Cigar smoke filled the room. Beer cans overflowed from the garbage can. Plastic covered the lockers inside the cramped visiting clubhouse.
The Atlanta Braves technically clinched the National League East on Sunday afternoon when the Washington Nationals lost to the Miami Marlins. But they partied after a 5-2 victory over the Cubs in front of 30,515 fans, enough doing the tomahawk chop that you could hear the chant at Wrigley Field’s highest level.
When lights-out closer Craig Kimbrel finished off Junior Lake with a 98 mph fastball, the Braves formed a mosh pit around the pitcher’s mound, jumping up and down. No one knows when the Cubs will be putting on Oakley goggles and spraying bottles of champagne.
The Cubs aren’t looking for a manager when they’re “ready to win,” as if an organization can flip a switch. That’s missing the point. The sense of urgency to this evaluation is that they need someone who can make a difference during minicamps in Arizona, on the back fields in spring training and across the 2014 season.
[MORE: Barney says leaving Cubs helped Sandberg]
Team president Theo Epstein and general manager Jed Hoyer hired Dale Sveum to be that guy.
“We love Dale and we want him here,” pitcher Jeff Samardzija said. “But it’s no different than a lot of the free agents we have on this team. A lot of futures are uncertain. Everyone’s playing for their job.
“It’s just the way it goes. It’s no different than being mentioned in trade talks and things like that. It’s essentially all rumors and you go out and try to play to the best of your ability every day and win a ballgame.”
The Cubs (65-91) lost control of this one in the first inning when Freddie Freeman hammered Edwin Jackson’s first-pitch fastball onto Sheffield Avenue for a two-run homer. The $52 million signature free agent is now 8-17 with a 4.74 ERA.
The Cubs also invested more than $100 million in Anthony Rizzo and Starlin Castro. Core players can’t have such up-and-down seasons when the Cubs will be trying to incorporate Javier Baez, Kris Bryant and the prospects that look good on paper but will inevitably experience the same growing pains.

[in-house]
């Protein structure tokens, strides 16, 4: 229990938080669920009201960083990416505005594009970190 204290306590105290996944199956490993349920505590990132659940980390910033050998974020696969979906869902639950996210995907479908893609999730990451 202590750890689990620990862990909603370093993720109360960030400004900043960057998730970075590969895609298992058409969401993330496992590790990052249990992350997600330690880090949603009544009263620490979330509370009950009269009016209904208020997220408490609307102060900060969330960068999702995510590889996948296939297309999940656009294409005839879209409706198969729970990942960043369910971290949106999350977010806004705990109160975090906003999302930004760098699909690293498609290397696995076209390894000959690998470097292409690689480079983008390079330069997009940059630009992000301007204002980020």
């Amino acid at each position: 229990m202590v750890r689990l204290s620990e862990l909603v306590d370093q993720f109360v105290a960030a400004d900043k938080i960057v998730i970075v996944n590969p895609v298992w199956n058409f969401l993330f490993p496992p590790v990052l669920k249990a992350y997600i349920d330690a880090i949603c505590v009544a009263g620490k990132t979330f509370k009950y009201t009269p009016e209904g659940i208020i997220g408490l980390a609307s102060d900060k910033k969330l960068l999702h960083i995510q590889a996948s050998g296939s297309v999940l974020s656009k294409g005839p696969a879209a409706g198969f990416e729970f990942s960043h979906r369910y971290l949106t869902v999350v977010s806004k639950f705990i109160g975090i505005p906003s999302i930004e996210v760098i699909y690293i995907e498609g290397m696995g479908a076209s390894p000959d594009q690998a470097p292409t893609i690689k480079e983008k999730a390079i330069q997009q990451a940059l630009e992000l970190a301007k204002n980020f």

You can make this case for the Cubs manager: Rizzo is still good for 20-plus homers, around 80 RBI and a potential Gold Glove defender. At age 23, Castro (.241 average) is having a down year in what should be a long and productive All-Star-level career.
Samardzija (8-12, 4.42 ERA) – who has struggled with consistency but is already past 200 innings and 200 strikeouts – will face the Pittsburgh Pirates on Monday night at Wrigley Field. That’s another contender looking to celebrate, and the Cubs finish the season next weekend at Busch Stadium, where the St. Louis Cardinals will be preparing for a run at their 12th World Series title.
Samardzija says “without a doubt” Sveum has what it takes to be the guy when the Cubs are back in the race and playing for October.
“That’s not the issue,” Samardzija said. “There are other things that need to be righted before that’s a problem. There are improvements we can make (in) all three facets of the game. That’s what we need to improve first. That’s being a young team, but also needing to grow up quicker and learn from our mistakes.”
[RELATED: Sveum defends Rizzo's 2013 campaign]
Sveum’s staff has implemented a strong system for advance scouting and video analysis. The coaches helped turn Darwin Barney into a Gold Glove second baseman in 2012 (and a .209 hitter this season). Chris Bosio coached up pitchers Matt Garza, Scott Feldman, Ryan Dempster and Paul Maholm before the trade deadlines, allowing the front office to collect more prospects while Travis Wood emerged as an All-Star.
Has Sveum done what the front office asked and met expectations during his first two years on the job?
“That’s not for me to say or judge,” Barney said. “All I know is that for me personally he’s been very beneficial. On the defensive side, he helped me take my game to a new level. He really gave me some insight on footwork and stuff like that.
“But that’s really not my judgment. It’s hard to know what the front office is thinking and what they want. Again, that’s out of my hands and that’s something that I can’t even make a guess at.”
Samardzija met with Sveum and the front office the same day as the manager’s first Wrigley Field press conference in November 2011, part of his full-court press to join the rotation.
“From Day 1, they called me up and wanted me to be a big part of this team,” Samardzija said. “Coming from where I was before – up-and-down, bullpen/starting – to hear that and really take a deep breath and just work on what I need to do pitching was huge.
“That’s what it’s all about – instilling confidence in your players – and Dale definitely does that.”
Cubs executives are working in gray areas here, trying to figure out how it went wrong and what needs to change for 2014. Even with all the speculation about his job security, Sveum says he still thinks about the other side of this rebuilding project.
“That’s the vision you have,” Sveum said, “wanting to be in that position, wanting to get into September and play meaningful games and go through the playoff atmosphere.”